Patient: “Hey Google, get a refill of my statin.”
Google Assistant: “Your prescription request was sent to the pharmacy.”
Healthcare providers are looking for innovative ways to connect with patients. It’s all centered around one concept: redefining the patient experience. Chatbots are taking the place of traditional, stale IVR solutions in call centers, as chatbots are now smarter and more efficient. Voicebots are the next generation, taking automated, routine inquiries and reminders, and responding quickly on the patients’ own devices.
Voicebots could eventually be a game changer. We now have an entirely new user interface that can help those who are sick or disabled with specific tasks, like completing a survey or researching information without needing access to a computer or hand-held device. Voicebot technology can be the so-called bridge into a patient’s home, where much of healthcare is eventually going. At Maven Wave, we are already working with providers to help patients search for the nearest urgent care center, check wait times, ask to be put on a waitlist, and receive directions on their mobile devices. But that is just the tip of the iceberg.
Patient: “Okay Google, when will I receive my statin?
Google home speaker: “Your prescription was filled today and will arrive by mail on Wednesday.”
When is a Voicebot or Chatbot Helpful?
Given the number of interactions and complexities with the patient/provider relationship, this is an area ripe for automation. But only some automation. Humans may not want to hear their diagnosis from a voicebot any more than they want their abnormal lab results announced from a smart speaker.
Voicebot and chatbot technologies can be huge cost savers. In the healthcare, banking and retail sectors, chatbots alone are expected to yield $11 billion in annual savings by 2023, increasing from $6 billion in 2018.i In just the healthcare and banking industries, Juniper Researchii estimated an $8 billion savings by 2022, with an average of 4 minutes in time savings per chatbot inquiry compared to a call center. In banking, that amounted to a 70 cent savings per interaction.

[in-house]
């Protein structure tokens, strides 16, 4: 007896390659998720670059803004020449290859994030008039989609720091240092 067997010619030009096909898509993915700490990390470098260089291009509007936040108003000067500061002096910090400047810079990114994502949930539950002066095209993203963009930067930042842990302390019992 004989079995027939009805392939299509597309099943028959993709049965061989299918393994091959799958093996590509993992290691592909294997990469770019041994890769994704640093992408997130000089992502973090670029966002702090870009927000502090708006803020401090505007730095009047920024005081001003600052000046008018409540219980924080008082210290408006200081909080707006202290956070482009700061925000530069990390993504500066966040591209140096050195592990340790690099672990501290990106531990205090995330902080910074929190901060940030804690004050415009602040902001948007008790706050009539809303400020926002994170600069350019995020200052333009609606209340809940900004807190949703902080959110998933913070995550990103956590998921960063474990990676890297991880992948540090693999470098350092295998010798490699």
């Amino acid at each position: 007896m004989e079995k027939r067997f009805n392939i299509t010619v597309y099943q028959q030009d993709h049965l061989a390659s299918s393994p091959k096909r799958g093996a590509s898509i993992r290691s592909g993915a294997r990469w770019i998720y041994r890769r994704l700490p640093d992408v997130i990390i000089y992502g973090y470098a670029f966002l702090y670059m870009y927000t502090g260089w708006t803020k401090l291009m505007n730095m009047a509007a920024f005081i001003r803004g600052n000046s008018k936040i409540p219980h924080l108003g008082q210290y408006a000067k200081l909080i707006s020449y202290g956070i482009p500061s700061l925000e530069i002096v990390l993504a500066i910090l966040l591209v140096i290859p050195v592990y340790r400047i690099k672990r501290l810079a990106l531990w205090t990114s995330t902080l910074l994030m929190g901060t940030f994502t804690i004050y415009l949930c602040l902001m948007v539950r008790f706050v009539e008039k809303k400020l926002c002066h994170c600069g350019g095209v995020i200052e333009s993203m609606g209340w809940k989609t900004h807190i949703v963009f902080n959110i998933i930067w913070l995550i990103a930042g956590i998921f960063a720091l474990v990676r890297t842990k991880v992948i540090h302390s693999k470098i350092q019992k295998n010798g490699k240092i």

However, cost savings to the provider are only one benefit, which patients don’t care about because it doesn’t directly affect them. Here’s one of the benefits they do care about: people don’t want to be put on hold with annoying wait music for several minutes until an available staff member can hear their question. Some of these questions have simple answers, whether it be hours of service, location or how early to arrive for a visit. However, some questions less suited for chatbot assistance require the healthcare office to have a wealth of detailed information at their fingertips in order to respond quickly. With many different insurance plans in place, changing clinician schedules, and varying advice on how doctors want to handle specific ailments or situations, patient questions might require additional researching. This can lead to a negative experience for the patient and eat up valuable staff time.
Voicebots and chatbots are ideal for the repetitive, time consuming tasks that do not require human interaction. Of course, that requires top notch information be fed into the system during development, and it must be tested and maintained. The data bank of information should be robust, and the natural language processing system finely tuned. The system must also be advanced enough to provide accurate information to answer the question at hand and to recognize questions outside of its limits.
Patient: “Okay Google, ask my doctor to approve a refill of my kid’s antibiotics.
Google home speaker: “Your doctor wants you to schedule an appointment to see your child first. Shall I schedule an appointment for you?”
Rising Acceptance of Chatbots and Voicebots
Consumers have become more comfortable with chatbots, and often may not realize that the machine is not actually backed by a human. Companies are jumping on board as well, with Gartneriii predicting that 40% of enterprises will include chatbots with natural language processing skills as part of their business processes.
While voicebot technology is disruptive, it’s also gaining wide acceptance. The Pew Research Centeriv found that 46% of Americans use digital voice assistants, and it can be used for both reactive and proactive purposes – exactly what’s needed in healthcare.
The senior sector of the market is getting on board, even though this group is often thought of as being nonadopters. Some senior housing groups are integrating voicebots or looking into itv. An eMarketer surveyvi found that 7.3% of those over age 65 used a smart speaker at least monthly in 2018. While that may not seem like a large percentage, it’s actually a 36% increase over the previous year. This number could easily rise higher for seniors encouraged and supported by family members or care organizations.
Especially given the sensitive nature of the provider/patient interaction, healthcare organizations need to consider the overall experience design of chatbots and voicebots from the start and work with expert partners. At Maven Wave, we study this evolving topic closely and help healthcare companies every day to integrate bots and other next-gen technology into their operations. We maintain an entire practice on experience design for enterprises, including creating and deploying bots tailored to specific use cases while ensuring the best possible user experience. Download our white paper to learn more about designing chatbots and voicebots.
Interested in learning more? Reach out to Maven Wave today to find out how bots can help improve your healthcare organization’s operations.
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